Rabbis in America and in Israel are used to speaking about political issues. They do it all the time. Do I want rabbis in America — not that it matters whether I do — not to speak about Israel from the pulpit? Not to encourage their congregants to support Israel in certain times? Not to speak for human rights? Not to speak against the Boycott, Divestment and Sanctions movement or anti-Semitism?
Rabbis in America and in Israel talk about political issues all the time, and maybe it is appropriate to ask whether that is a good policy for them and for the community.
Of course, it can be seen as suspicious that I first addressed this issue in the wake of a letter that supports a view with which I do not agree. I plead guilty: The content of the letter was annoying, and that is why I began thinking about the role of rabbis in debates over political issues. I also admit that it is not easy to argue that rabbis should never speak about political matters. It is not easy for a practical reason: Because rabbis have the habit of doing so and would be hard pressed to give it up. And it is not easy for another, deep-rooted reason: Because all matters are political matters. Even a D’var Torah is — in some way — political.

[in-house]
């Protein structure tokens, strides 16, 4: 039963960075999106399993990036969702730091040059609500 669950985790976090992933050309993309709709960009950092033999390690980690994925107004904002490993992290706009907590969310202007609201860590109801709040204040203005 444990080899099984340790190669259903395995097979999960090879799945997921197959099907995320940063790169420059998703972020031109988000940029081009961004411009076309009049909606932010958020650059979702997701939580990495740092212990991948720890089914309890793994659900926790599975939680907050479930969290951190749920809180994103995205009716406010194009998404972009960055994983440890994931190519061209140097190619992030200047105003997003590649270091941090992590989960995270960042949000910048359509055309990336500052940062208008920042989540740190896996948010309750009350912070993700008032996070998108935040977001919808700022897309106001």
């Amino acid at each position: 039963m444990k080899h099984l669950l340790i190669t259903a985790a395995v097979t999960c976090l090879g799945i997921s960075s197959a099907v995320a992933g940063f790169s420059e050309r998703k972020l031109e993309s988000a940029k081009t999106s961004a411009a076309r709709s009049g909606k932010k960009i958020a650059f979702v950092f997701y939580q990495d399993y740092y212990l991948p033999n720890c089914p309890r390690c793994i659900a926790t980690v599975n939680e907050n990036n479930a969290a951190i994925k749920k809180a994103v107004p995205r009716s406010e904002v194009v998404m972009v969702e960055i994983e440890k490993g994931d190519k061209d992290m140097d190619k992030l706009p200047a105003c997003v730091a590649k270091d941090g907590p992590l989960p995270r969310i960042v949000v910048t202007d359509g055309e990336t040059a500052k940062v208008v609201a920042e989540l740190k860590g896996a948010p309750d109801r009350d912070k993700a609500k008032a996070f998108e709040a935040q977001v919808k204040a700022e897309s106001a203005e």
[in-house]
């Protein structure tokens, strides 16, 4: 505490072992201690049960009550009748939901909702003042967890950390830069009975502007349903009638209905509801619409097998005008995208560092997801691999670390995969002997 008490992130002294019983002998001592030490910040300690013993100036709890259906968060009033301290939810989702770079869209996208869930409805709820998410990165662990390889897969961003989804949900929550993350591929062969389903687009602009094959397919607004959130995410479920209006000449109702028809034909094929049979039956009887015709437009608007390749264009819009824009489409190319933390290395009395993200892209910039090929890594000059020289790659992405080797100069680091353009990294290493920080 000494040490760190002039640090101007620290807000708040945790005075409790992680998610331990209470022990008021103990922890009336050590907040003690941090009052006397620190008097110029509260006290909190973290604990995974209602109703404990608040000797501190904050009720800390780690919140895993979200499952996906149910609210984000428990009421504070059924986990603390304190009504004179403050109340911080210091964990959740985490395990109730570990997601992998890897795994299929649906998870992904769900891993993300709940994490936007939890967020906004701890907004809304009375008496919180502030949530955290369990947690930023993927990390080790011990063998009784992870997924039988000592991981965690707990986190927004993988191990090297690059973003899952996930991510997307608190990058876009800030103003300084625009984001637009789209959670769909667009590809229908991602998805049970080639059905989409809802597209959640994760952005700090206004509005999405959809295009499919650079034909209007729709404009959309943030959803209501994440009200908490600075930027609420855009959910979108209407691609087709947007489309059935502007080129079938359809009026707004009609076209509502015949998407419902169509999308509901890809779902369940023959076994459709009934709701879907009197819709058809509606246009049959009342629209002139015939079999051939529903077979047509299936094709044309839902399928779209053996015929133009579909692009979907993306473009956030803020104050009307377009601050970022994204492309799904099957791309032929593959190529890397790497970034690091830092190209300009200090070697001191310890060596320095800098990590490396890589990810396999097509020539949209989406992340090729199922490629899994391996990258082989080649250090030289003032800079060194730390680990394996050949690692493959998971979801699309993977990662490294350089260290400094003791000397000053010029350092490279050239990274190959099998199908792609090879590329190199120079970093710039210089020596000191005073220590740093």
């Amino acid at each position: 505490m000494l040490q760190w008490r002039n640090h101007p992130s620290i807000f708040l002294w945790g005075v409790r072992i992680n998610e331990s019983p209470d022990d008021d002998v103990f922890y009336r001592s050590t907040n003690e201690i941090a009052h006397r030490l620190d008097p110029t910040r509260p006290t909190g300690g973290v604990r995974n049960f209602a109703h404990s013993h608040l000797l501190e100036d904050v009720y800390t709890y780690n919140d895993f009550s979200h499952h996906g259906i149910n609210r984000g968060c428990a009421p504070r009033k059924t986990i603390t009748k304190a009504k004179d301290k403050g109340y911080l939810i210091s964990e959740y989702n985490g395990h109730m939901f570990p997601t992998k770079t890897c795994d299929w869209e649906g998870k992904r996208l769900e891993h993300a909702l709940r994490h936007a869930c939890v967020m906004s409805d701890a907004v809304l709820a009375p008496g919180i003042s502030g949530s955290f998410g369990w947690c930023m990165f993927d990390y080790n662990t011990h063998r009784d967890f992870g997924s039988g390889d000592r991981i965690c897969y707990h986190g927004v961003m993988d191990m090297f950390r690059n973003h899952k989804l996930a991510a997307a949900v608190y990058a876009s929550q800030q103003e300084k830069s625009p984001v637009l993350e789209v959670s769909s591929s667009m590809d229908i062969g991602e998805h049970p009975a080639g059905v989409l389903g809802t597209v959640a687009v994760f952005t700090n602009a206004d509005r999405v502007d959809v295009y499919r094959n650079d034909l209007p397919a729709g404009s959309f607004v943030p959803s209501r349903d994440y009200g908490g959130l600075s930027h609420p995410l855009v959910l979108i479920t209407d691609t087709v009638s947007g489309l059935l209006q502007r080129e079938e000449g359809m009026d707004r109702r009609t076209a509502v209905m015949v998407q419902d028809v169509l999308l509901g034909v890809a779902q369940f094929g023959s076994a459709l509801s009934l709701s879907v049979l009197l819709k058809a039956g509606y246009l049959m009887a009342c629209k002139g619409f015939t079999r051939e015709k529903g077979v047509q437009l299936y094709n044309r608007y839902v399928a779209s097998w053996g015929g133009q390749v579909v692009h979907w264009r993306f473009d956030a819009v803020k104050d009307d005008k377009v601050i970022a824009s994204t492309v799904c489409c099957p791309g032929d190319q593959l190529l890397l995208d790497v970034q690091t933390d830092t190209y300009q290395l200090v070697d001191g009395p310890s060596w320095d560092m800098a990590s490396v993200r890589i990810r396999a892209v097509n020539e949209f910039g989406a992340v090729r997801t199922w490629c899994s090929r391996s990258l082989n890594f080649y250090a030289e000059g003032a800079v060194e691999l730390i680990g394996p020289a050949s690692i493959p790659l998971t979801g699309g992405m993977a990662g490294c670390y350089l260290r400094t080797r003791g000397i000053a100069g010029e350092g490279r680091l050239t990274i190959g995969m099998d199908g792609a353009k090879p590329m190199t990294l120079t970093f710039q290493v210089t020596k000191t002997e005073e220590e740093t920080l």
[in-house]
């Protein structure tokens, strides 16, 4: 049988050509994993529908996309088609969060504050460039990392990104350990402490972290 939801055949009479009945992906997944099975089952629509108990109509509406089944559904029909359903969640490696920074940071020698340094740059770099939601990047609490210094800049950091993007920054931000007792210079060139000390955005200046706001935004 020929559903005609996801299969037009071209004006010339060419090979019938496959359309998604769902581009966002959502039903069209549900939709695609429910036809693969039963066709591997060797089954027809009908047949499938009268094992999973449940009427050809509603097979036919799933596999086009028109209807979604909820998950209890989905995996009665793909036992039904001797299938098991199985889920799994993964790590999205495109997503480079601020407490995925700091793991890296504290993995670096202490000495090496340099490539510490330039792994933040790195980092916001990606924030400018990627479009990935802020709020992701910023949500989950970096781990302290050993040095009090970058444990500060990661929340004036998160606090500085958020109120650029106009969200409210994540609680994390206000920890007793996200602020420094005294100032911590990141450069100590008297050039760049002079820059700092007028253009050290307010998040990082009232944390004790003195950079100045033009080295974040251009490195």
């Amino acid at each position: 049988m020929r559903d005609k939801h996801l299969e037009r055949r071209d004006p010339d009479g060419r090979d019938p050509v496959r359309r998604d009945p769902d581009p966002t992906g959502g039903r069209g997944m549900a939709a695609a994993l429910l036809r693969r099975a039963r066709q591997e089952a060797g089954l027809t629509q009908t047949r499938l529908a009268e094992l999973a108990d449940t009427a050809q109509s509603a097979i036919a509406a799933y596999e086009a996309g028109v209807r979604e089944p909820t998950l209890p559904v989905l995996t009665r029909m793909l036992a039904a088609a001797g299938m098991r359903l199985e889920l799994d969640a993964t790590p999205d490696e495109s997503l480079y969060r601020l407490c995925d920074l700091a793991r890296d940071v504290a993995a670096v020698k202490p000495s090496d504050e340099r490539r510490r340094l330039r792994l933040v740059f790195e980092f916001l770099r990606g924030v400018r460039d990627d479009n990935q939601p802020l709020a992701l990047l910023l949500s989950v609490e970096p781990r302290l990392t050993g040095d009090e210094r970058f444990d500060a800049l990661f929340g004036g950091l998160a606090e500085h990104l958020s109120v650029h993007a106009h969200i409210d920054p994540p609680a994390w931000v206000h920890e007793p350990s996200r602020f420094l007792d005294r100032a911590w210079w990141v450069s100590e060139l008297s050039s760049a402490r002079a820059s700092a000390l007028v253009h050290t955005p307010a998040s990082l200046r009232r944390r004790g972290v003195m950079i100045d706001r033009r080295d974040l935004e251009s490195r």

Then again, why should we pay attention to just rabbis? Why not the members of other professions? Why not Jewish plumbers against the deal, and Jewish lawyers for the deal, and Jewish doctors against the deal, and Jewish teachers for the deal, and Jewish hairdressers against the deal, and Jewish gardeners for the deal?
You might say: Because rabbis are special. And I agree, they are special. But one might argue that hearing them speak about issues on which their knowledge is limited to what most other people also know makes them less special, not more so.
Shmuel Rosner, “Imagine the following headline: 340 plumbers urge Congress to disapprove Iran nuclear deal”, Jewish Journal (19 August 2015) [http://www.jewishjournal.com/rosnersdomain/item/imagine_the_following_headline_340_plumbers_urge_congress_to_disapprove_ira]